Will Ed’s, no doubt, continued connections with civil servants from his days at the Treasury come in useful? For example, will he be able to engineer ‘leaks’ that damage the Government?
I suspect there will continue to be a need to debunk tax stories whether they emanate from the Government or from the opposition. Tim Harford does this on his Radio 4 programme, ‘More or Less’ and I have a go too on the TaxBuzz blog.
Mark Lee, Chairman of the Tax Advice Network
Thursday, January 20, 2011
“At the time the Conservatives called the National Insurance increase a tax on jobs. The Chartered Institute of Personnel and Development [CIPD] say that that would have taken 75,000 jobs, VAT would cost 250,000 jobs.”
“[Alan Johnson's] claim that the VAT rise would cost 250,000 jobs appears to be a figure plucked from the ether without supporting evidence.”This was harsh as shown on the fullfact.org website.
Tuesday, January 18, 2011
According to media reports Elmer was, until 2002, chief operating officer of the bank in the Cayman Islands. Bank Julius Baer is one of Switzerland’s top private banks and accuses Elmer of stealing the information he has now passed to Wikileaks.
As the Telegraph reports: Celebrities using tax avoidance schemes could be in the spotlight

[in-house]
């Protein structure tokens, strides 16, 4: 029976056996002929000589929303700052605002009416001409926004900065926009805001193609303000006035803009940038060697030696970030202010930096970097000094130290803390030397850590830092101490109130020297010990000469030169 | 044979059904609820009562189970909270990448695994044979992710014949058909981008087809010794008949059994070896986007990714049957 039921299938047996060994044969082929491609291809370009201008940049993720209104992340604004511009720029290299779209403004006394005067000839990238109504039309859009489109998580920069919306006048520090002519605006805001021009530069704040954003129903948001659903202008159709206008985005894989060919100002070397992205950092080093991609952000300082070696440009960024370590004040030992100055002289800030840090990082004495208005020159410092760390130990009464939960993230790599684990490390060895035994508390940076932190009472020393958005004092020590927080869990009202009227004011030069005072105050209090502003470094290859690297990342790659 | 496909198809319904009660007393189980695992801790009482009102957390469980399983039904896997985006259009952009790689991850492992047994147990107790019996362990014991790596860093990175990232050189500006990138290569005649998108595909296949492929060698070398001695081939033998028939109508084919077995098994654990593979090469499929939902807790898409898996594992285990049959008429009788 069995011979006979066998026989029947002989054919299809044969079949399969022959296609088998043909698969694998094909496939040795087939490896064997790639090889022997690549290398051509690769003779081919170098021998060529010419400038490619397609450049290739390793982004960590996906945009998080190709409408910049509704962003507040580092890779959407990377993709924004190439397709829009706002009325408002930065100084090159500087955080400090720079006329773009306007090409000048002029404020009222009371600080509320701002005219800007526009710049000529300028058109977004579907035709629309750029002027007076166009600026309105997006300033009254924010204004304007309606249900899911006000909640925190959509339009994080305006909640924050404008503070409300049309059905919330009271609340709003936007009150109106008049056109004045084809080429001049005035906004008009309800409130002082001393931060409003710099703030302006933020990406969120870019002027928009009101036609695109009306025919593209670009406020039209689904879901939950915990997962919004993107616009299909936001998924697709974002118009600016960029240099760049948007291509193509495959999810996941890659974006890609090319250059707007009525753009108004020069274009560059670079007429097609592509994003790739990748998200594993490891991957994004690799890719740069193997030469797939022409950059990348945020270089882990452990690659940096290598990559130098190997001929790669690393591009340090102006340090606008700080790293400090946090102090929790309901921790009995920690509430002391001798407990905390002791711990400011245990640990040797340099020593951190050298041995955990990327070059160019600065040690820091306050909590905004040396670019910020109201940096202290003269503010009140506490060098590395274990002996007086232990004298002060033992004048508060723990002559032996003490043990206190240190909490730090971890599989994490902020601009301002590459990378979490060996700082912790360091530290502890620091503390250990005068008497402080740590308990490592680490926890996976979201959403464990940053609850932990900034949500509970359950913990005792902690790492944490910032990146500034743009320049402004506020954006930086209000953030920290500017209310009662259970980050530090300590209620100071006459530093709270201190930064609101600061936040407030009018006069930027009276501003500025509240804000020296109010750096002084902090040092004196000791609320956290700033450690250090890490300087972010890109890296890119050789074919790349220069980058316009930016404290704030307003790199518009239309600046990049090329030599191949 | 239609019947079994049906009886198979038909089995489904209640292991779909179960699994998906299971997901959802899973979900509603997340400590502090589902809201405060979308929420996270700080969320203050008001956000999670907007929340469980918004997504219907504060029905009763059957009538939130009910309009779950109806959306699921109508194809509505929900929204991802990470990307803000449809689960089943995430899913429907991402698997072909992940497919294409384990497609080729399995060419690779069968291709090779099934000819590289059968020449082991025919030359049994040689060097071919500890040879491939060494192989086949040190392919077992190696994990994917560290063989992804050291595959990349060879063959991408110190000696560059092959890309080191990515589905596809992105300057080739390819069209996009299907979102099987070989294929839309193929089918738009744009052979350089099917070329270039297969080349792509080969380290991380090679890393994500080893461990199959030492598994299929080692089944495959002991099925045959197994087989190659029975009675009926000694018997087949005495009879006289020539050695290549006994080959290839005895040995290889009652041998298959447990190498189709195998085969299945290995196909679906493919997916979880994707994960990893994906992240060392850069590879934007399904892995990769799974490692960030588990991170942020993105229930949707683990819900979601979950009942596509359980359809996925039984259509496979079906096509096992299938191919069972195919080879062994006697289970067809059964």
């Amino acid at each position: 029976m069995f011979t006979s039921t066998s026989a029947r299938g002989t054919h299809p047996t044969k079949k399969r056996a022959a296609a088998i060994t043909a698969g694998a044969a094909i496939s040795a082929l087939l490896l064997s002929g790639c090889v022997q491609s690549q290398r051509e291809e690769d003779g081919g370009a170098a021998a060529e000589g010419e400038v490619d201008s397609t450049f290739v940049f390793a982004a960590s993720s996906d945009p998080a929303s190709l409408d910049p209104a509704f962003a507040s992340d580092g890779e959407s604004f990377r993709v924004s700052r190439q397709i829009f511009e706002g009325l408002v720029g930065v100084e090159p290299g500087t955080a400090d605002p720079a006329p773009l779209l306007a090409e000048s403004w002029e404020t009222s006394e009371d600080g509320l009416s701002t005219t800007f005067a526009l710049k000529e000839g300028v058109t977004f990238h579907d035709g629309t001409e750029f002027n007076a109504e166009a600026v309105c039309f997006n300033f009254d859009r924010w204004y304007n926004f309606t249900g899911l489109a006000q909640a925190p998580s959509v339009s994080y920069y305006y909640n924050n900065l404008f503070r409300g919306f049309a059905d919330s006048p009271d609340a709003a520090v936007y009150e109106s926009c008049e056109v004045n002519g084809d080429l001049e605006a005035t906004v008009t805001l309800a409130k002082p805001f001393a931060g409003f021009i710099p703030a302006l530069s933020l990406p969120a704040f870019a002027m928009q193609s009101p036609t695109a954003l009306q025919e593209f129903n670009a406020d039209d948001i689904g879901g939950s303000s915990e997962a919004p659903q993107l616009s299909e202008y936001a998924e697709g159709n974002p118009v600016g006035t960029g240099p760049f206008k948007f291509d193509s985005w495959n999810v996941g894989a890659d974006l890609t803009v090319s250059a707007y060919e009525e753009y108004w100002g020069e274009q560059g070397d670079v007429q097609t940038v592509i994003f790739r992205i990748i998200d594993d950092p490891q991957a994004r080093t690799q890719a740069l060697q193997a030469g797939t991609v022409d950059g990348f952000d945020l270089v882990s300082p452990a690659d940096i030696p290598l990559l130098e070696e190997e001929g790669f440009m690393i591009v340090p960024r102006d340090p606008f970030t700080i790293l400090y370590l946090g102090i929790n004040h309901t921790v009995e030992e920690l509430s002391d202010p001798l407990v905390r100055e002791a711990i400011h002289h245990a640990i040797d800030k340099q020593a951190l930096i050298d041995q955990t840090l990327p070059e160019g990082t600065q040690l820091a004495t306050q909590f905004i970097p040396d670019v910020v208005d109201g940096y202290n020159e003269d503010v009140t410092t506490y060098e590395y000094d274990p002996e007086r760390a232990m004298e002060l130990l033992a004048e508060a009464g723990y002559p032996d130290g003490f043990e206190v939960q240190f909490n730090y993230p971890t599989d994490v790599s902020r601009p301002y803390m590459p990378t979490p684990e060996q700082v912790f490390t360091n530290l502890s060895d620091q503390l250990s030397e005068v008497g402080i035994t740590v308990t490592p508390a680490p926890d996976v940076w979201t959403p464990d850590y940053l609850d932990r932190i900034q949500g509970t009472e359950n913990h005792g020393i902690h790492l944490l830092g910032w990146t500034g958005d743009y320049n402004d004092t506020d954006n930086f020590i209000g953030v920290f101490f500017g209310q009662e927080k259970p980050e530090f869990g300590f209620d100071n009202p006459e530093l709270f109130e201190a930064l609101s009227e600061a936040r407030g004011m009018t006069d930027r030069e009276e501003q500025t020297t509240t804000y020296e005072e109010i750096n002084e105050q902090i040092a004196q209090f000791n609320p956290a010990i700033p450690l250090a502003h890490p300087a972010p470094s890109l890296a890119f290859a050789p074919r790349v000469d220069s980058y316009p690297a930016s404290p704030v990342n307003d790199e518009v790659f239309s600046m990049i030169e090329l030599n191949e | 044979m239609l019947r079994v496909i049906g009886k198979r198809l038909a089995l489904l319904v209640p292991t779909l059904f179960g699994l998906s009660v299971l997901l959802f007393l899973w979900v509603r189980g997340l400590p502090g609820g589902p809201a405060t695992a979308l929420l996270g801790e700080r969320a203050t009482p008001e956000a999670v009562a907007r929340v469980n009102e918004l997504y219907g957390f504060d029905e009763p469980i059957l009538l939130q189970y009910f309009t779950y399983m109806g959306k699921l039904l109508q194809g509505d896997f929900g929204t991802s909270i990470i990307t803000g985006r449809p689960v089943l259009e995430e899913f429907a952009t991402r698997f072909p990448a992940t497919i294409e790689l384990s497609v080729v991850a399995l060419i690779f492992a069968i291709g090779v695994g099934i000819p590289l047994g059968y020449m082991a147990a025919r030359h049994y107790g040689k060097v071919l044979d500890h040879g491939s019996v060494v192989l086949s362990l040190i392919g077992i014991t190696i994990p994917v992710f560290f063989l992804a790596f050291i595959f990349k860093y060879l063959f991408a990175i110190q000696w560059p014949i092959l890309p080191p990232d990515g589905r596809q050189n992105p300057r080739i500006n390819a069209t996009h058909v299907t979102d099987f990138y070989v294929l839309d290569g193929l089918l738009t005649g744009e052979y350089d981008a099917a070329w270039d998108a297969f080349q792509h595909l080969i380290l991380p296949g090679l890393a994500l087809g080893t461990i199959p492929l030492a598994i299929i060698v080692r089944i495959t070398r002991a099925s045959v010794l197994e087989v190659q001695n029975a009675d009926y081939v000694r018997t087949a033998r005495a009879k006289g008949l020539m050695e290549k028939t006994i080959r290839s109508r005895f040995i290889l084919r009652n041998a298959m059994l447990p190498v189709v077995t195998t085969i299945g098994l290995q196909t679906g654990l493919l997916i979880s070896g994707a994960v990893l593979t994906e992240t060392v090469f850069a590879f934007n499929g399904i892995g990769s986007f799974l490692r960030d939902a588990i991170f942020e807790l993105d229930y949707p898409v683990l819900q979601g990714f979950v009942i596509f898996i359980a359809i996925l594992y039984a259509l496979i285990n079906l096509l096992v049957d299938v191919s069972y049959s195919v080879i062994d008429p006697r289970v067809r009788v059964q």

Taking advantage of complex tax laws in order to reduce the individual burden is perfectly legal and has been standard practice among the super-rich for years.Whilst that is true, I have mentioned on this TaxBuzz blog many times, that the dividing line between legal tax avoidance and illegal tax evasion is more blurred than some would have us believe.
Sunday, January 16, 2011
Football stars plan to dodge 50p tax rateThe Press Association are reporting the 'new' story as leading to a "Crackdown on top rate tax loophole". As the Sunday Times report though HMRC have been trying to do this for years.
Scheme being considered by Manchester United, Arsenal and Liverpool means players can get salaries as interest-free loans
Friday, January 14, 2011
The FT's headline, as you might expect is more accurate, suggesting that ‘Non-dom’ numbers fall in wake of levy'. However the article also reveals the figures for 3 years:
- 2006/07 -117,000
- 2007/08 - 139,000